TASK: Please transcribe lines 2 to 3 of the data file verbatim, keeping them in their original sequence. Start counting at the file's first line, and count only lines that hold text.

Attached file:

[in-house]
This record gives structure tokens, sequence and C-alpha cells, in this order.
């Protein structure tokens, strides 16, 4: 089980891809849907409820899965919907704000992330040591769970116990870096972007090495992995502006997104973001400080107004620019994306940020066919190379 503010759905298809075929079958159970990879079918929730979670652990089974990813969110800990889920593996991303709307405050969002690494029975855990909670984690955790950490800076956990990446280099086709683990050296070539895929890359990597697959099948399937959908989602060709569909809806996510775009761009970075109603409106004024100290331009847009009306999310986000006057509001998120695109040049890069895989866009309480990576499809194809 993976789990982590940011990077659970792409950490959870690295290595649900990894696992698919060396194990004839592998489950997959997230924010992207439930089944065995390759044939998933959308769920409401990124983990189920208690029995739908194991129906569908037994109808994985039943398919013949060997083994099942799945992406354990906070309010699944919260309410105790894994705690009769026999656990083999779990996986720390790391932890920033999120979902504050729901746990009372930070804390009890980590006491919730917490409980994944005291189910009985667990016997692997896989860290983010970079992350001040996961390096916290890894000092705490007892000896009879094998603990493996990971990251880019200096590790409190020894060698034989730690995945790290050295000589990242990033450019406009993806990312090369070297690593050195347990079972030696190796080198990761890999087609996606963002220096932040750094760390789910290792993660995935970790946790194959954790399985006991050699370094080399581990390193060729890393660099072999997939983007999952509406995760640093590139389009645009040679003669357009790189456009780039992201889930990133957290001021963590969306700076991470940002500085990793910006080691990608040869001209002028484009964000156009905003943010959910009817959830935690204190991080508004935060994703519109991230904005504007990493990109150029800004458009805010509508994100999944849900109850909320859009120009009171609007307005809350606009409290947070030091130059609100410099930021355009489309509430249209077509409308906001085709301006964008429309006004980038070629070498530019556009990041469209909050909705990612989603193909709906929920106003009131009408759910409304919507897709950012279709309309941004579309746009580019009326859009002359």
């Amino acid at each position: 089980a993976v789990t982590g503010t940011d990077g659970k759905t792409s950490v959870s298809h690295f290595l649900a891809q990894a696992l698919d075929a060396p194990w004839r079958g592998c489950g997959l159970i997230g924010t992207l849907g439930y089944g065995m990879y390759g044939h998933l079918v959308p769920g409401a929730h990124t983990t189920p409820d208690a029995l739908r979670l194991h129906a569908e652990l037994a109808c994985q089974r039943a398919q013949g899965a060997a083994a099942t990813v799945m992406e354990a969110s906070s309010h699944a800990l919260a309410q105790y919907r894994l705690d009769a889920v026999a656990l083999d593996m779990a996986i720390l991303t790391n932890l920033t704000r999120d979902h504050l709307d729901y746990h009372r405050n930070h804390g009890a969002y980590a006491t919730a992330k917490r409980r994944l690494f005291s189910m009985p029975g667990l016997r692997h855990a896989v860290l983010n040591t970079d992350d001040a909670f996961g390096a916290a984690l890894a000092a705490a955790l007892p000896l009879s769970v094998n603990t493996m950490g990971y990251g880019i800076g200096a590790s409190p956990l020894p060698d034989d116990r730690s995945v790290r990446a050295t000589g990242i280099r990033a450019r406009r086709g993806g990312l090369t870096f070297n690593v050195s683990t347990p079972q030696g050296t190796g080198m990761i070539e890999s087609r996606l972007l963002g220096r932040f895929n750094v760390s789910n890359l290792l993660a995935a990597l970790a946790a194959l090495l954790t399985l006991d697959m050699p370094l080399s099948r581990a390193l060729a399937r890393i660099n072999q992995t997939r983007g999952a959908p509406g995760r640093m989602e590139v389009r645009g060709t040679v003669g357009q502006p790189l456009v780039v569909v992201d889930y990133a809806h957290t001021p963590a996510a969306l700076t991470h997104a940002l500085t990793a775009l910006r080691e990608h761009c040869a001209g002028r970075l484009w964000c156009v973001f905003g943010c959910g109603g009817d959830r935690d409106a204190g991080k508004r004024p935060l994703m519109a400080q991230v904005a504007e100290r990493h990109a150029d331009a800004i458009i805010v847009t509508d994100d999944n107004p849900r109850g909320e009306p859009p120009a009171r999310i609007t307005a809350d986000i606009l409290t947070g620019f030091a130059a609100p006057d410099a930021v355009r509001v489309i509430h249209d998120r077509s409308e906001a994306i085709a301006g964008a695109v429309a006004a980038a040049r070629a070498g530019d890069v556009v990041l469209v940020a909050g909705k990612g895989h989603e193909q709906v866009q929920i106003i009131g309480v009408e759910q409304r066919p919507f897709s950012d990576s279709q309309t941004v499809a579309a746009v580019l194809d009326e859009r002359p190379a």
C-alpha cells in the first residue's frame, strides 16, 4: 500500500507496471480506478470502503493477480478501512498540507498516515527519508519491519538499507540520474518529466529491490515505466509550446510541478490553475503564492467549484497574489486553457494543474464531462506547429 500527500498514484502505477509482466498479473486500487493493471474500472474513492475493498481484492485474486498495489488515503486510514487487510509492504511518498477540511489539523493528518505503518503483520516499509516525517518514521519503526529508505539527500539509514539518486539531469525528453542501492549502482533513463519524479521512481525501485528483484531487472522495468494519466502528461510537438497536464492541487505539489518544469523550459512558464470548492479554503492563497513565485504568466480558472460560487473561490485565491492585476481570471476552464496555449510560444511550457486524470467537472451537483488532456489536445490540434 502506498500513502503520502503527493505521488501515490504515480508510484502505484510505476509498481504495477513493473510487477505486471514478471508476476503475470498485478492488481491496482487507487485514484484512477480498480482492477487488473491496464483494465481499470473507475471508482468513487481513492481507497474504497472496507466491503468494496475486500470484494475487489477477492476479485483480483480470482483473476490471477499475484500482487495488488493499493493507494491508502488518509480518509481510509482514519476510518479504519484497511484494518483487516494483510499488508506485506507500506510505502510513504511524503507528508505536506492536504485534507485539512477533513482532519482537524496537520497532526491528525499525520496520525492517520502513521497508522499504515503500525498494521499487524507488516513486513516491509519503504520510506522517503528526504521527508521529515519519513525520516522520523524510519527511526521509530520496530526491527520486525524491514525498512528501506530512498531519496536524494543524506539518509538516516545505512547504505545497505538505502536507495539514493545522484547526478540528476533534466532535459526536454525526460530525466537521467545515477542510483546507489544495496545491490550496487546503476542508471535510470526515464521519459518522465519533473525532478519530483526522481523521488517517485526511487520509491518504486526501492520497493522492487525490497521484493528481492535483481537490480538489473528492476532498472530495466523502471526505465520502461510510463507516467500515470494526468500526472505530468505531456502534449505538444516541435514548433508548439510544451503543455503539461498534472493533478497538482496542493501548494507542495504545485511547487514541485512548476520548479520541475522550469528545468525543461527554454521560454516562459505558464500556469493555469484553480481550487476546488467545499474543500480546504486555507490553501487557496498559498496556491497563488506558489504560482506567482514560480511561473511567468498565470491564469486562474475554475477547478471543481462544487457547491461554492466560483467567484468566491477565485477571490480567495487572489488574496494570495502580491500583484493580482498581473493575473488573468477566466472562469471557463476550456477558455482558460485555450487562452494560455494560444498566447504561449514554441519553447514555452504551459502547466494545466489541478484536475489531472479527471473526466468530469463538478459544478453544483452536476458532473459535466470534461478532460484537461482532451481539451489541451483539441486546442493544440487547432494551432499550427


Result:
This record gives structure tokens, sequence and C-alpha cells, in this order.
């Protein structure tokens, strides 16, 4: 089980891809849907409820899965919907704000992330040591769970116990870096972007090495992995502006997104973001400080107004620019994306940020066919190379 503010759905298809075929079958159970990879079918929730979670652990089974990813969110800990889920593996991303709307405050969002690494029975855990909670984690955790950490800076956990990446280099086709683990050296070539895929890359990597697959099948399937959908989602060709569909809806996510775009761009970075109603409106004024100290331009847009009306999310986000006057509001998120695109040049890069895989866009309480990576499809194809 993976789990982590940011990077659970792409950490959870690295290595649900990894696992698919060396194990004839592998489950997959997230924010992207439930089944065995390759044939998933959308769920409401990124983990189920208690029995739908194991129906569908037994109808994985039943398919013949060997083994099942799945992406354990906070309010699944919260309410105790894994705690009769026999656990083999779990996986720390790391932890920033999120979902504050729901746990009372930070804390009890980590006491919730917490409980994944005291189910009985667990016997692997896989860290983010970079992350001040996961390096916290890894000092705490007892000896009879094998603990493996990971990251880019200096590790409190020894060698034989730690995945790290050295000589990242990033450019406009993806990312090369070297690593050195347990079972030696190796080198990761890999087609996606963002220096932040750094760390789910290792993660995935970790946790194959954790399985006991050699370094080399581990390193060729890393660099072999997939983007999952509406995760640093590139389009645009040679003669357009790189456009780039992201889930990133957290001021963590969306700076991470940002500085990793910006080691990608040869001209002028484009964000156009905003943010959910009817959830935690204190991080508004935060994703519109991230904005504007990493990109150029800004458009805010509508994100999944849900109850909320859009120009009171609007307005809350606009409290947070030091130059609100410099930021355009489309509430249209077509409308906001085709301006964008429309006004980038070629070498530019556009990041469209909050909705990612989603193909709906929920106003009131009408759910409304919507897709950012279709309309941004579309746009580019009326859009002359």